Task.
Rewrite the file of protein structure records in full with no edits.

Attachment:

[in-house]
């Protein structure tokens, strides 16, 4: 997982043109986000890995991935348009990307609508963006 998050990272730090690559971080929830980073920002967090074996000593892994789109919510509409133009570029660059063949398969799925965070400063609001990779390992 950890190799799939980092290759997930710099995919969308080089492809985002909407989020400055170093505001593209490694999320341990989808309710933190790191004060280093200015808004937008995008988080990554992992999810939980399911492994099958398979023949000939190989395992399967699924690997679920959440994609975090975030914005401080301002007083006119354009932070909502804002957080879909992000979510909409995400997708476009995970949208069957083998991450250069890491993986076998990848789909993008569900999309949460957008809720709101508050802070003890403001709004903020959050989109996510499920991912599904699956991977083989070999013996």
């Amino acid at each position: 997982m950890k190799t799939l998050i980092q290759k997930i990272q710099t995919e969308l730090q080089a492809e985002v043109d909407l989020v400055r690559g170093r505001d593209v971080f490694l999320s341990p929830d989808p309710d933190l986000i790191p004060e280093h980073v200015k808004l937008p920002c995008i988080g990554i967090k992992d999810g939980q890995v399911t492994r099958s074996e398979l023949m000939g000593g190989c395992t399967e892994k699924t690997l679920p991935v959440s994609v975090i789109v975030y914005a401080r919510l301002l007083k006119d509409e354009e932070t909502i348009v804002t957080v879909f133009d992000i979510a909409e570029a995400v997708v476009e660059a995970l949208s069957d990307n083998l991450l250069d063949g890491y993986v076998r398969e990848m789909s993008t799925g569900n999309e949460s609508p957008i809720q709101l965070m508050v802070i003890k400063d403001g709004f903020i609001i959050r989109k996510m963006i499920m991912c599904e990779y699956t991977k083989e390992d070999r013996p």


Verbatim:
[in-house]
């Protein structure tokens, strides 16, 4: 997982043109986000890995991935348009990307609508963006 998050990272730090690559971080929830980073920002967090074996000593892994789109919510509409133009570029660059063949398969799925965070400063609001990779390992 950890190799799939980092290759997930710099995919969308080089492809985002909407989020400055170093505001593209490694999320341990989808309710933190790191004060280093200015808004937008995008988080990554992992999810939980399911492994099958398979023949000939190989395992399967699924690997679920959440994609975090975030914005401080301002007083006119354009932070909502804002957080879909992000979510909409995400997708476009995970949208069957083998991450250069890491993986076998990848789909993008569900999309949460957008809720709101508050802070003890403001709004903020959050989109996510499920991912599904699956991977083989070999013996």
């Amino acid at each position: 997982m950890k190799t799939l998050i980092q290759k997930i990272q710099t995919e969308l730090q080089a492809e985002v043109d909407l989020v400055r690559g170093r505001d593209v971080f490694l999320s341990p929830d989808p309710d933190l986000i790191p004060e280093h980073v200015k808004l937008p920002c995008i988080g990554i967090k992992d999810g939980q890995v399911t492994r099958s074996e398979l023949m000939g000593g190989c395992t399967e892994k699924t690997l679920p991935v959440s994609v975090i789109v975030y914005a401080r919510l301002l007083k006119d509409e354009e932070t909502i348009v804002t957080v879909f133009d992000i979510a909409e570029a995400v997708v476009e660059a995970l949208s069957d990307n083998l991450l250069d063949g890491y993986v076998r398969e990848m789909s993008t799925g569900n999309e949460s609508p957008i809720q709101l965070m508050v802070i003890k400063d403001g709004f903020i609001i959050r989109k996510m963006i499920m991912c599904e990779y699956t991977k083989e390992d070999r013996p």